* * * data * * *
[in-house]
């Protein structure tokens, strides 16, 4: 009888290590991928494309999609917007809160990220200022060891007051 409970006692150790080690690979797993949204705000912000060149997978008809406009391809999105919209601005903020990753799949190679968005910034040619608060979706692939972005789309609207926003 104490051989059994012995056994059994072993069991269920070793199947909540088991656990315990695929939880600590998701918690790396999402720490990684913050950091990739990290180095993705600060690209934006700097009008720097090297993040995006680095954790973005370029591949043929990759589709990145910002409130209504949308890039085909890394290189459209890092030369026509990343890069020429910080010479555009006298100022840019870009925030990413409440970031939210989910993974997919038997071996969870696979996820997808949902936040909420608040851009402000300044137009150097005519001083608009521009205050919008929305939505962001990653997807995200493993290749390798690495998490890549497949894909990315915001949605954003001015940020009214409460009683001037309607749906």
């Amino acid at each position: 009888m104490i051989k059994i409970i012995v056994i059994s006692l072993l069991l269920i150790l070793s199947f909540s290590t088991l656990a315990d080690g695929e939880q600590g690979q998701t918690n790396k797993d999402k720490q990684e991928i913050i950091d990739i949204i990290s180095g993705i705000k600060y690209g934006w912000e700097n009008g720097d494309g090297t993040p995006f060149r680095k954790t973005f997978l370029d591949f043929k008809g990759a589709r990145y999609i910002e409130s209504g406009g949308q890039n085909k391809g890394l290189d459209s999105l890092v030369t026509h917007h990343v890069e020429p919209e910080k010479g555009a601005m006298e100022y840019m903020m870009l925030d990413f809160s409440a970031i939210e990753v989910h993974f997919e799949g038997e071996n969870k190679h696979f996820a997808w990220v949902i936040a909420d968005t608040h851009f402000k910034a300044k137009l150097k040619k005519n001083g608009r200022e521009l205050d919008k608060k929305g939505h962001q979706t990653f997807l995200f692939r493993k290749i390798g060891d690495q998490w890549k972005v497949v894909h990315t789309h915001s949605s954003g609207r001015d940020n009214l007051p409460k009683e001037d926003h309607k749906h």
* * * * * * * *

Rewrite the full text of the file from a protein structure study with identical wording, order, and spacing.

[in-house]
């Protein structure tokens, strides 16, 4: 009888290590991928494309999609917007809160990220200022060891007051 409970006692150790080690690979797993949204705000912000060149997978008809406009391809999105919209601005903020990753799949190679968005910034040619608060979706692939972005789309609207926003 104490051989059994012995056994059994072993069991269920070793199947909540088991656990315990695929939880600590998701918690790396999402720490990684913050950091990739990290180095993705600060690209934006700097009008720097090297993040995006680095954790973005370029591949043929990759589709990145910002409130209504949308890039085909890394290189459209890092030369026509990343890069020429910080010479555009006298100022840019870009925030990413409440970031939210989910993974997919038997071996969870696979996820997808949902936040909420608040851009402000300044137009150097005519001083608009521009205050919008929305939505962001990653997807995200493993290749390798690495998490890549497949894909990315915001949605954003001015940020009214409460009683001037309607749906």
């Amino acid at each position: 009888m104490i051989k059994i409970i012995v056994i059994s006692l072993l069991l269920i150790l070793s199947f909540s290590t088991l656990a315990d080690g695929e939880q600590g690979q998701t918690n790396k797993d999402k720490q990684e991928i913050i950091d990739i949204i990290s180095g993705i705000k600060y690209g934006w912000e700097n009008g720097d494309g090297t993040p995006f060149r680095k954790t973005f997978l370029d591949f043929k008809g990759a589709r990145y999609i910002e409130s209504g406009g949308q890039n085909k391809g890394l290189d459209s999105l890092v030369t026509h917007h990343v890069e020429p919209e910080k010479g555009a601005m006298e100022y840019m903020m870009l925030d990413f809160s409440a970031i939210e990753v989910h993974f997919e799949g038997e071996n969870k190679h696979f996820a997808w990220v949902i936040a909420d968005t608040h851009f402000k910034a300044k137009l150097k040619k005519n001083g608009r200022e521009l205050d919008k608060k929305g939505h962001q979706t990653f997807l995200f692939r493993k290749i390798g060891d690495q998490w890549k972005v497949v894909h990315t789309h915001s949605s954003g609207r001015d940020n009214l007051p409460k009683e001037d926003h309607k749906h």